Assessing the Impact of Switching to the Tobacco Heating System on Cardiovascular Disease: Translating Basic Science into Clinical Benefit

      Baker, G.; de La Bourdonnaye, G.; Elamin, A.; Goujon, C.; Haziza, C.; Heremans, A.; Hoeng, J.; Ivanov, N.; Luedicke, F.; Maeder, S.; Phillips, B.; Picavet, P.; Pouly, S.; Poussin, C.; Pratte, P.; Tran, C. T.; Vanscheeuwijck, P.; Peitsch, M.; Pater, C.

      Conference date
      Jul 12, 2020
      Conference name
      ISTH 2020 Virtual Congress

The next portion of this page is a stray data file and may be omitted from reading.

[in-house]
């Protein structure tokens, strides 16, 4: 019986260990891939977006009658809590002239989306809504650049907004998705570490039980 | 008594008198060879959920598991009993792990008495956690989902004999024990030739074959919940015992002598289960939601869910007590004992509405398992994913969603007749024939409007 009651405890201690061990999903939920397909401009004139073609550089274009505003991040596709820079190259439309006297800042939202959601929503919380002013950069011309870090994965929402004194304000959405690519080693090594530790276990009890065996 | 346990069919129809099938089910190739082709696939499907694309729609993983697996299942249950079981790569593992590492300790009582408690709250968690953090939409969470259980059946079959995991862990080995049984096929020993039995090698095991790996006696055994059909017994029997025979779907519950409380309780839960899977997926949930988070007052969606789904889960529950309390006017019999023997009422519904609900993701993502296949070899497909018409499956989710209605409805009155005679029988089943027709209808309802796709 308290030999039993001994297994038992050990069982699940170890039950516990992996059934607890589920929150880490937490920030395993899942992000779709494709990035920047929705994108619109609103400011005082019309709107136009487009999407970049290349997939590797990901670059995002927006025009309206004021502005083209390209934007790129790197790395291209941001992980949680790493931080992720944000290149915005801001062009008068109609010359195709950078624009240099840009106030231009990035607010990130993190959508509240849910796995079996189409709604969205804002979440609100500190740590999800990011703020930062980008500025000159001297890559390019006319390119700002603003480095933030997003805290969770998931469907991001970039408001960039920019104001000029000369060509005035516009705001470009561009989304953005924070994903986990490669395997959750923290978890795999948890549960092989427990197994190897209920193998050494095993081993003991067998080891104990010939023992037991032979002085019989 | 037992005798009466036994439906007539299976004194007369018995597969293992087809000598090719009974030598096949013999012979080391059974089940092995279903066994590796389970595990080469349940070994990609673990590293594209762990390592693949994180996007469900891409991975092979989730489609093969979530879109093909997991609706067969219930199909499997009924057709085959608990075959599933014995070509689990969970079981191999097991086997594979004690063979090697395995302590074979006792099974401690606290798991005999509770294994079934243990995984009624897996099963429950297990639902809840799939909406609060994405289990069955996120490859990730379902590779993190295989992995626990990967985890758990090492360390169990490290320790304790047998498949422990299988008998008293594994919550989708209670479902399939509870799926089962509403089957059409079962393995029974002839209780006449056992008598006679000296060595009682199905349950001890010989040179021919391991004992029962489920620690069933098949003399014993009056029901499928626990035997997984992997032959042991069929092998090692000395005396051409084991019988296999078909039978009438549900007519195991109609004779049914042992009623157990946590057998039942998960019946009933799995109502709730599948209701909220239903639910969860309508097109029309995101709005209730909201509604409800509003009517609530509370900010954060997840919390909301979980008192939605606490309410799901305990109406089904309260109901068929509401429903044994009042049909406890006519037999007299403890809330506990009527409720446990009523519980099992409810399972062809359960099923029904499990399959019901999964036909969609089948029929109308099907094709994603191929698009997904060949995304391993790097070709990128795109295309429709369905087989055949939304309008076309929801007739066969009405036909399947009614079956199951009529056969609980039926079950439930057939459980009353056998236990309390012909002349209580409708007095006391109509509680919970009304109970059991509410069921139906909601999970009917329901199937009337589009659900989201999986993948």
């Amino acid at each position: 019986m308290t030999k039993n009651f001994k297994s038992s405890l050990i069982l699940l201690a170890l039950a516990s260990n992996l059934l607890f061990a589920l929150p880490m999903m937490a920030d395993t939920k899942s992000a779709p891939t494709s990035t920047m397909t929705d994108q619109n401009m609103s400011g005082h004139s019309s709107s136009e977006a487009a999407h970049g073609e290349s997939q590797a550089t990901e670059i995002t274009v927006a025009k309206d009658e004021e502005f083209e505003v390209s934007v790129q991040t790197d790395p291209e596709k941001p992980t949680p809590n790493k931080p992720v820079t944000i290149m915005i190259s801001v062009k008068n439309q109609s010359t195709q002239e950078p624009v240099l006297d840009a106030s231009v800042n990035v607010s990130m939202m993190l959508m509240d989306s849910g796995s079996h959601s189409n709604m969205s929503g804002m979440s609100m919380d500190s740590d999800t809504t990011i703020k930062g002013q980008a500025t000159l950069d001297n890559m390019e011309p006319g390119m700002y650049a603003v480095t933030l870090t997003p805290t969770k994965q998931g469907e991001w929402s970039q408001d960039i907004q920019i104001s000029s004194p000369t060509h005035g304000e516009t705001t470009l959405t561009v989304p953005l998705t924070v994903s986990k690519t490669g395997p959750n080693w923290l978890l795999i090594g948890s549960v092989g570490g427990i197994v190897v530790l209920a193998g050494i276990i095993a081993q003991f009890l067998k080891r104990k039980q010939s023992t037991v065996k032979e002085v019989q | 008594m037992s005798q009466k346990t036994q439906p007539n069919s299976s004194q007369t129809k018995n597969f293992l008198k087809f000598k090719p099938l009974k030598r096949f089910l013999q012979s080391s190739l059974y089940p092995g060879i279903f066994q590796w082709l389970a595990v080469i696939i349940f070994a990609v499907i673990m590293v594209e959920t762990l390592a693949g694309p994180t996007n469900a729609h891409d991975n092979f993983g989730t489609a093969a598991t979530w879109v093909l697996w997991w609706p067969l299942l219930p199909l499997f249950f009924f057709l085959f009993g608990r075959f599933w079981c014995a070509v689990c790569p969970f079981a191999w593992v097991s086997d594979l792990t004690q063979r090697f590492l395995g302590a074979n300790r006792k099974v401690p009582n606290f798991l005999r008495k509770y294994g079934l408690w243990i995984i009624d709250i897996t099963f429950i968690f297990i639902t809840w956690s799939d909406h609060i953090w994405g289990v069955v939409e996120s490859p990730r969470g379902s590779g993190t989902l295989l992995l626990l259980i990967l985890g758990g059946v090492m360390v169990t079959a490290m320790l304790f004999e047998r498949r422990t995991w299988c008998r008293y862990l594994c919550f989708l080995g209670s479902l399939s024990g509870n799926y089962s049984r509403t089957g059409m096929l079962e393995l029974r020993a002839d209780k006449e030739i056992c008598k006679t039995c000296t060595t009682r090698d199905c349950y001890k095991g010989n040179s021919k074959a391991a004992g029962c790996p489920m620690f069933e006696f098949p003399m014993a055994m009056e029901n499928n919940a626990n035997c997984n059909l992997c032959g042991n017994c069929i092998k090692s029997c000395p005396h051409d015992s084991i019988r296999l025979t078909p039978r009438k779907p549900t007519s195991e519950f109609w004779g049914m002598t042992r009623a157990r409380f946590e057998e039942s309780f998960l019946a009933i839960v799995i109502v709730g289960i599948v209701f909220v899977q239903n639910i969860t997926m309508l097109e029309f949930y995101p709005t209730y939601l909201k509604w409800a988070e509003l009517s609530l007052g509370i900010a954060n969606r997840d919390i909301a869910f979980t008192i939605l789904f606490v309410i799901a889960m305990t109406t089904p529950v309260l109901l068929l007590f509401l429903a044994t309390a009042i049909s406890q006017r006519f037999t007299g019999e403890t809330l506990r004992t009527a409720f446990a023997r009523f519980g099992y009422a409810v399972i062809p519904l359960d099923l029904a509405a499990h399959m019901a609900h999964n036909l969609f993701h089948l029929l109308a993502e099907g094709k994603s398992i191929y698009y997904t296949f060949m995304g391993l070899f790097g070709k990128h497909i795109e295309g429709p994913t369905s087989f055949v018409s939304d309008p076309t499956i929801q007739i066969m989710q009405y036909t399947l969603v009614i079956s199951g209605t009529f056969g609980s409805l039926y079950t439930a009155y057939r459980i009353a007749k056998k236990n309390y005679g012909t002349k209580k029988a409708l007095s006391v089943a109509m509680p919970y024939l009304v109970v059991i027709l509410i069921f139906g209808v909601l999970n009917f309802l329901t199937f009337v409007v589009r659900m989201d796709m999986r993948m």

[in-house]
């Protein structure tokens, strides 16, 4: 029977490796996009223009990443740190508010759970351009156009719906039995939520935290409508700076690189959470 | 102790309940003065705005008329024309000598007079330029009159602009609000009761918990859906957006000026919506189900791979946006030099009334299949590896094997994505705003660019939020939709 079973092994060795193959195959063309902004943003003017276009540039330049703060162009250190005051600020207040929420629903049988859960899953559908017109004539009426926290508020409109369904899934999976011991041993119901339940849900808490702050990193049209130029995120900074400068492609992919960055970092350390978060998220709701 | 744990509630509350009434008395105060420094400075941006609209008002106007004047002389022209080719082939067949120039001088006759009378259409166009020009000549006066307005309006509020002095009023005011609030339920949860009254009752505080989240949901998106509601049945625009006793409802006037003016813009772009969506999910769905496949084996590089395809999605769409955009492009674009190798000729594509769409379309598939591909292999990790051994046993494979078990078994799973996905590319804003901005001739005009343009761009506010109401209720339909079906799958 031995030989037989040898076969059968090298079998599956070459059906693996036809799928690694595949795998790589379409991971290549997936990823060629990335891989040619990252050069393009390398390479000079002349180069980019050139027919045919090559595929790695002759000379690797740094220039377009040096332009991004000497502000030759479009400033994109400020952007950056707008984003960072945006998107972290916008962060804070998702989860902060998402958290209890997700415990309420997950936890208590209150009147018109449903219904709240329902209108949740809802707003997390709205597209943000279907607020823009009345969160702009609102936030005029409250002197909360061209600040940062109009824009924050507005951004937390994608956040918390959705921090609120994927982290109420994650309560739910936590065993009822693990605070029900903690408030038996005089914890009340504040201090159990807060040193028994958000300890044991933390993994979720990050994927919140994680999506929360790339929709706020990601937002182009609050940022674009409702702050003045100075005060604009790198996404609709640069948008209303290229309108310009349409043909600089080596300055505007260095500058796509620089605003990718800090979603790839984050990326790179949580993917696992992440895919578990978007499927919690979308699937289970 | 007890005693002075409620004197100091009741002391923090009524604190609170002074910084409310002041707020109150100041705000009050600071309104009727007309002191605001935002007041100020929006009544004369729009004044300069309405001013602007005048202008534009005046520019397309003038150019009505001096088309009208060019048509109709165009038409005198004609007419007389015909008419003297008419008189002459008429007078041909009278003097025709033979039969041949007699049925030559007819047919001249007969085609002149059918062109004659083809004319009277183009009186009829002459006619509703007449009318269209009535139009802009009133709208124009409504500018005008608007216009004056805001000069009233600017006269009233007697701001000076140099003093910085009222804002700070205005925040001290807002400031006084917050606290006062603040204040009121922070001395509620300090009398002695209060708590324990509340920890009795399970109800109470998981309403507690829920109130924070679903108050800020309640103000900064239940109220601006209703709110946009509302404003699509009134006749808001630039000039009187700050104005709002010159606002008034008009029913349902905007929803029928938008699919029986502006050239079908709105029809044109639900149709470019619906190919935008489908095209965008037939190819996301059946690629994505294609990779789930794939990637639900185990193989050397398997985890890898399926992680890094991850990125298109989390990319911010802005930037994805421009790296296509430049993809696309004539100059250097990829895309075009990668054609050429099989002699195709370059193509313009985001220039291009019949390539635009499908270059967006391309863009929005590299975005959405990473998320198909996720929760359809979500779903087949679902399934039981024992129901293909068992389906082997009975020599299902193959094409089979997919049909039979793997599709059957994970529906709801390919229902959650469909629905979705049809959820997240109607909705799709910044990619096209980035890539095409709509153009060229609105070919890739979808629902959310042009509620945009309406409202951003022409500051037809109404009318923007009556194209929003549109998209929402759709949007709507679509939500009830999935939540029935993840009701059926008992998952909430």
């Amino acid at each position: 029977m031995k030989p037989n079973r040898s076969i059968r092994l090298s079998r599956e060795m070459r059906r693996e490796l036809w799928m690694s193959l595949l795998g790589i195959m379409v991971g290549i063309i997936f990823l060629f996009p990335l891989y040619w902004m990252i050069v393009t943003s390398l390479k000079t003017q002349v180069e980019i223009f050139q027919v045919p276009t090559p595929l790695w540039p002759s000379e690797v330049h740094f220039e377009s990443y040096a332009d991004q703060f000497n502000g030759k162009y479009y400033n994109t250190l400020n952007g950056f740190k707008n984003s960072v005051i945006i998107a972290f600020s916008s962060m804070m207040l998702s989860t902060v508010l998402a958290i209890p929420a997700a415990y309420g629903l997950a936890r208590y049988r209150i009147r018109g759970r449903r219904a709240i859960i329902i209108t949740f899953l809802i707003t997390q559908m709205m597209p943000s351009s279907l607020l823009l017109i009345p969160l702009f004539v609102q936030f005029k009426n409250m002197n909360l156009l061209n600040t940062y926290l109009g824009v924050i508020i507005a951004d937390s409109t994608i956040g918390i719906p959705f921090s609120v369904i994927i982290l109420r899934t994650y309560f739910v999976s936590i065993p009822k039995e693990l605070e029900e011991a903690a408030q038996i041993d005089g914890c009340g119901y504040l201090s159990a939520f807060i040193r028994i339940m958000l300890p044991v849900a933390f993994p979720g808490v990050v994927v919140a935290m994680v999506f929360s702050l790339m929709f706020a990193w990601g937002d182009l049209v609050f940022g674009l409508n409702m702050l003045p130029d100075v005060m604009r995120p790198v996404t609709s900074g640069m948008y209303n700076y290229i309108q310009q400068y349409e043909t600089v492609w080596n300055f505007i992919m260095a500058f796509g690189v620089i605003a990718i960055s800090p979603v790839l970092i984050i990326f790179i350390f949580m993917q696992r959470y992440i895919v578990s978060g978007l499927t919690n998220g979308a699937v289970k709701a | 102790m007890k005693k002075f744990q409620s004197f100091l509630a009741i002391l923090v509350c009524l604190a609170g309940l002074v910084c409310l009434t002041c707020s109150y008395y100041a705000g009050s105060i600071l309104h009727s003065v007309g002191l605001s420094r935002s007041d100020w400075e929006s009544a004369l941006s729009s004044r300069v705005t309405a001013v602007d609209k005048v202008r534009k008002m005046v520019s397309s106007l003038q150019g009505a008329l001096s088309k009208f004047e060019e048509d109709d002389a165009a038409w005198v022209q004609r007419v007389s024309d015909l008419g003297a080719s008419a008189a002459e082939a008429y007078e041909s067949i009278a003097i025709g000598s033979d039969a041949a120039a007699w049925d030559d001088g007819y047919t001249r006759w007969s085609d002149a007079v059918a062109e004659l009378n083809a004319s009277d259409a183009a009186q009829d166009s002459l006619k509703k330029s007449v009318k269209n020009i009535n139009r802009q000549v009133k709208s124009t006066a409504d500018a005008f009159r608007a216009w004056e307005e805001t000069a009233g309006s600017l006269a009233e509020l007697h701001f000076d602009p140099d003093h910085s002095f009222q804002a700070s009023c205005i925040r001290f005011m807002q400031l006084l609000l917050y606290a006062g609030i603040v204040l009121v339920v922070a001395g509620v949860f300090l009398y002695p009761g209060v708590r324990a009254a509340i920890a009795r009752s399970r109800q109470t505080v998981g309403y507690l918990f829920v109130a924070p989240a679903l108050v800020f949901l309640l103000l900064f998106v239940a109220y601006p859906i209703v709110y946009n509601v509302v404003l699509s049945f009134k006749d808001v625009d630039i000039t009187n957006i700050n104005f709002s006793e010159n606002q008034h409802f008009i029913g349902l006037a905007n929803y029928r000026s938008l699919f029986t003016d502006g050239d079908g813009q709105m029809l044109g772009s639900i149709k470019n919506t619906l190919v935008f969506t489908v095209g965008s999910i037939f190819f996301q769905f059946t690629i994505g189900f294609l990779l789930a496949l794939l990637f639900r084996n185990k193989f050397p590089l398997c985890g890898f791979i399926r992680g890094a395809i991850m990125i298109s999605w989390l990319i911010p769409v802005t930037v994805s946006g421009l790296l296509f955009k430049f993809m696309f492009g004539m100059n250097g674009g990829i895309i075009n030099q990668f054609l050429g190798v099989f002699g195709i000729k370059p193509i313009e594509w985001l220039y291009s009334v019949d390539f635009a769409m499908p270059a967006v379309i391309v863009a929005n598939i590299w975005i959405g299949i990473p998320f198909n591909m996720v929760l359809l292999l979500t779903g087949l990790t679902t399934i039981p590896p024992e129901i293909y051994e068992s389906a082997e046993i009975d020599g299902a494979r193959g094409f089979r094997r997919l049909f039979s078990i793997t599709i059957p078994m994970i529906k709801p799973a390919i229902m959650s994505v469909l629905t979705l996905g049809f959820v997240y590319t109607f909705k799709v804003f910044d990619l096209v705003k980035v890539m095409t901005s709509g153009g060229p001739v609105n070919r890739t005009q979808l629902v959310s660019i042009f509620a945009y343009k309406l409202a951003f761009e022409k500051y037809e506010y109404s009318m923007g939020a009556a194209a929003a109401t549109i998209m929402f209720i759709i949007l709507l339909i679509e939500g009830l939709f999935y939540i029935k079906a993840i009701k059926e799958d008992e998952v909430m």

Background: Cigarette smoke (CS) is causally linked to the development of cardiovascular diseases (CVD). Tobacco harm reduction, by virtue of substituting cigarettes with less harmful products, is a complementary approach to current strategies for smokers who would otherwise continue to smoke. The Tobacco Heating System (THS) 2.2 is a novel tobacco product that heats tobacco instead of burning it, never allowing the temperature to exceed 350°C, thereby preventing the combustion process from occurring and producing substantially lower levels of toxicants than CS. Aims: Our assessment program aims to demonstrate that switching to THS has the potential to reduce the risk of smoking-related diseases compared with continued smoking. Methods: The program includes in vitro/in vivo toxicology testing methods that follow OECD guidelines and Good Laboratory Practice, a systems toxicology approach, and randomized, controlled clinical studies that follow the principles of Good Clinical Practice. Results: The results of the THS assessment program demonstrated that cardiovascular toxicants are reduced by an average of >92% in THS aerosol relative to CS and that THS aerosol contains no solid carbon-based nanoparticles. The effects of THS aerosol on the adhesion of monocytic cells to human coronary endothelial cells in vitro are significantly reduced. Switching to THS halted the progression of CS-induced atherosclerotic changes in ApoE-/- mice in vivo. Biomarkers linked to the development of smoking-related diseases were analyzed following a 6-month randomized, controlled clinical study with THS, which demonstrated a consistent improvement of biomarkers in different pathophysiologic pathways leading to atherosclerosis. Conclusions: The evidence available to date indicates that switching to THS has the potential to reduce the risk of smoking-related diseases such as CVD. As a next step, we will complement our THS assessment program with cardiovascular outcome studies intended to further support the clinical benefits of switching to THS over continuous smoking.